What’s in a Name?
It’s easy to imagine how donating to scholarships benefits agriculture students, or how contributing to a building fund provides cutting edge research and teaching spaces. Another way alumni and friends have been stepping forward to support the College of Agriculture is the Endowed Chair Challenge Matching Gift Program.
You may have seen these expanded titles in front of some faculty names, including Agronomy’s Tony Vyn, who in August was named the Henry A. Wallace Chair in Crop Sciences. What do these titles mean, and how do they advance research, teaching and Extension at Purdue?
The first thing Vyn’s new chair provided him was inspiration. Reading Wallace’s biography and visiting his childhood homestead, he learned that Wallace was a titan of agriculture, founder of the seed company that is now Corteva Agriscience™, Agricultural Division of DowDuPont. Corteva Agriscience provided the gift funds for this endowed chair, which will be matched by an anonymous donor who established the College of Agriculture Endowed Chair Challenge Matching Gift Program.
Wallace also served as Secretary of Agriculture from 1933 to 1940 while the nation recovered from the Great Depression, as Franklin D. Roosevelt’s vice president during World War II and as Secretary of Commerce for a year after that.
“Wallace was first and foremost a champion of improving the lives of others, and, secondly, of doing good science for the benefit of everyone’s quality of life and what he called ‘the abundance of joyous living,’” says Vyn. His research focuses on improving plant nutrient efficiencies in corn production using new technologies in genetics, input management and farm equipment.
Vyn’s work on conservation tillage and nitrogen recovery efficiency (reducing the reactive loss of nitrogen to air or water) is beneficial not only to producers but also to the environment. The chair provides funding to help support a graduate student and postdoctoral researcher to assist in this research.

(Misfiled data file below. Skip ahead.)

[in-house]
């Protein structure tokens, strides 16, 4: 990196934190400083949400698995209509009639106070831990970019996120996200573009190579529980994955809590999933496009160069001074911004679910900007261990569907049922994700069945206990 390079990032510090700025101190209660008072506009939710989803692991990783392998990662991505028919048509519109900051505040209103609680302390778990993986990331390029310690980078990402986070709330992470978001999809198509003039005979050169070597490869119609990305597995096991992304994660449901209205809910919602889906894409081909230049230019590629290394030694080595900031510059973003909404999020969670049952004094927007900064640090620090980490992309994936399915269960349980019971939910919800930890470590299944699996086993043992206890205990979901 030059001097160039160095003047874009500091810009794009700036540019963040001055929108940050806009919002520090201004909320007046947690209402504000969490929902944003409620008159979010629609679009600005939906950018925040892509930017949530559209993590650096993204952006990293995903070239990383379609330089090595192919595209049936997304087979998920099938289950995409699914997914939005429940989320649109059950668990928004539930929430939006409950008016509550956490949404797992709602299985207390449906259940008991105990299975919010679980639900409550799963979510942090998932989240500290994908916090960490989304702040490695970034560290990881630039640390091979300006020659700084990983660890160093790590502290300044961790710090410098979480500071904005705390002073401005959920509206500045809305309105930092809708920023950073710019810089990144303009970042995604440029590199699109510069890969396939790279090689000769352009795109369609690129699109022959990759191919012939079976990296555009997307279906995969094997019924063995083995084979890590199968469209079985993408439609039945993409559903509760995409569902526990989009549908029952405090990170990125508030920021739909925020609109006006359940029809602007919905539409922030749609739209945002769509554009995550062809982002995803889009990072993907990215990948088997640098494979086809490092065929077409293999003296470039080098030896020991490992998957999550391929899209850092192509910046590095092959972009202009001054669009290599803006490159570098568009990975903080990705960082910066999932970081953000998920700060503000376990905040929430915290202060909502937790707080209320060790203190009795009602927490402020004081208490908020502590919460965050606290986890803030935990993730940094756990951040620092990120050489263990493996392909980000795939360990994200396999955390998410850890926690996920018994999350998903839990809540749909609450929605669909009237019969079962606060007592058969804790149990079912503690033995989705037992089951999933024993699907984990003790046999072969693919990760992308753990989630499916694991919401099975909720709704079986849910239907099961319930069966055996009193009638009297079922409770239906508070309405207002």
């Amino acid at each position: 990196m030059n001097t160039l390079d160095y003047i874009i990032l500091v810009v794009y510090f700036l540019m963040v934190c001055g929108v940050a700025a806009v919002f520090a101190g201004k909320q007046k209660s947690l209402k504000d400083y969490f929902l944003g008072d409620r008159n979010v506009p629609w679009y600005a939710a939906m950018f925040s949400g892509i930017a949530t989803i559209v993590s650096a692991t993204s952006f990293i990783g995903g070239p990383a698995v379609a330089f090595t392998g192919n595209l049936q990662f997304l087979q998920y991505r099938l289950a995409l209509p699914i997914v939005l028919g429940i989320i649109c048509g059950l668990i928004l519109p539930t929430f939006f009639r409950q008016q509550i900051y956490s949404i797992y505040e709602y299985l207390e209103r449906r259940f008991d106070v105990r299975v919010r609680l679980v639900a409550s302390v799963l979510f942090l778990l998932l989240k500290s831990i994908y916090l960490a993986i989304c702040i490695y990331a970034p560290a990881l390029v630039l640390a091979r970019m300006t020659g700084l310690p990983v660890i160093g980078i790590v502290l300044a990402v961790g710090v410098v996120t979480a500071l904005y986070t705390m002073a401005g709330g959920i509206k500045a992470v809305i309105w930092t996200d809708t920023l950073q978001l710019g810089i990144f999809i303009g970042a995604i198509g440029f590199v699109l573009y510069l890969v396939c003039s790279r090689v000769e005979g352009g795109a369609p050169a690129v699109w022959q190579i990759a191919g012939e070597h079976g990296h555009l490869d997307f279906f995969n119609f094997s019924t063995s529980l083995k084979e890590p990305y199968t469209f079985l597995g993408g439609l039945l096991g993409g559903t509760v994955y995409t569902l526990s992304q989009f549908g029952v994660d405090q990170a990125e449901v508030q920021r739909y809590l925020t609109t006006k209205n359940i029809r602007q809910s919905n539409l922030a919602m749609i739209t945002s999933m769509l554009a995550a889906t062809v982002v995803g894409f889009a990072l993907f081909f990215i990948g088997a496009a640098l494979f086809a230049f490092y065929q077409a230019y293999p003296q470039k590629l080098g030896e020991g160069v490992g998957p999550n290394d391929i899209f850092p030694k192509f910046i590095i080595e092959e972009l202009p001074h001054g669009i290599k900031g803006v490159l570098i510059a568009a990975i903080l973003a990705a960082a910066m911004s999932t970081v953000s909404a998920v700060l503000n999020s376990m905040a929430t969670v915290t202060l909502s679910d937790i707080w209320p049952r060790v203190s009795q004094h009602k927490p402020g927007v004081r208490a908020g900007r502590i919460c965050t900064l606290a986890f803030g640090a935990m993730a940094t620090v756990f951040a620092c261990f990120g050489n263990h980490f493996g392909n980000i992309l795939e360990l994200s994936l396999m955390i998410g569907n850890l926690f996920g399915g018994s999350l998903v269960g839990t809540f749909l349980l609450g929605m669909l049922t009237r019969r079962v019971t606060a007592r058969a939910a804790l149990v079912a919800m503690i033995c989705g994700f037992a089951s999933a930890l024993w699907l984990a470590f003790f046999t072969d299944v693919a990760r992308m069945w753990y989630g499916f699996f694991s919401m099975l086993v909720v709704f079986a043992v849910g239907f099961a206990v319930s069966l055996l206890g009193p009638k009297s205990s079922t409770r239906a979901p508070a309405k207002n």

Sylvie Brouder, professor of agronomy and Wickersham Chair of Excellence in Agricultural Research, cites a similar investment in people thanks to the chair she has held since 2012. It is one of multiple chairs endowed by the estate of Orpha M. Wickersham to support agricultural research. Brouder appreciates providing stability to students and researchers in her program, including those at the Water Quality Field Station (WQFS) she directs. While funds from the chair help equip the field station, the institutional knowledge of dedicated staff is essential to its operation, where the longitudinal data collected tell the story of “how nutrients end up in a plant, versus how they end up in water, versus how they end up in the air,” Brouder says.
Her work on plant nutrition management focuses on the entire agroecological system to optimize farm productivity while maintaining good environmental stewardship. Continuous data from the WQFS has equipped Brouder and her colleagues in applying for funding in new areas as they employ the data to address new questions and novel topics. “If you want to do something interesting where you don’t know the answer, it’s going to be risky,” Brouder says, explaining that competitive grants often require some preliminary data that her chair provides the opportunity to pursue.
Investment in people and agricultural research resonates with Howard Halderman (BS ’88, agricultural economics), president of Halderman Farm Management Service. The Halderman family’s long history with Purdue and farm management began with his grandfather and namesake, who attended Purdue and managed foreclosed farms during the Great Depression. Since then, the Haldermans have been involved in farm management classes and provided assistance for the Center for Commercial Agriculture. With four Purdue alumni among them, including Robert (BS ’58), Janet (BA ’60) and Richard (BS ’91), the family recently celebrated this history by establishing the Halderman Chair in Farm Management in Agricultural Economics.
“This investment in the Farm Management Chair is another way we can give back to the university that has done so much for our family and companies,” says Howard, noting that two-thirds of their full-time staff are Purdue graduates. “We know the value farm management brings to the agriculture industry, and that Purdue is the best place for that education to continue. As agriculture continues to evolve and consolidate, every operation will need a CEO or general manager. We are thankful farm management education will continue to be a robust part of the ag econ department and the college.”
Sharing the significance of the research, teaching and Extension in the college has been on Vyn’s mind, too. He plans to use this opportunity not only to support research, but also to expand discussion with general audiences. “This chair has stimulated me to think not just about pursuing truth in science, because Henry A. Wallace had a love of science, but also to use this position as a way of interacting more with the public about the value of agricultural science, its continuation and why it’s so important to support it.”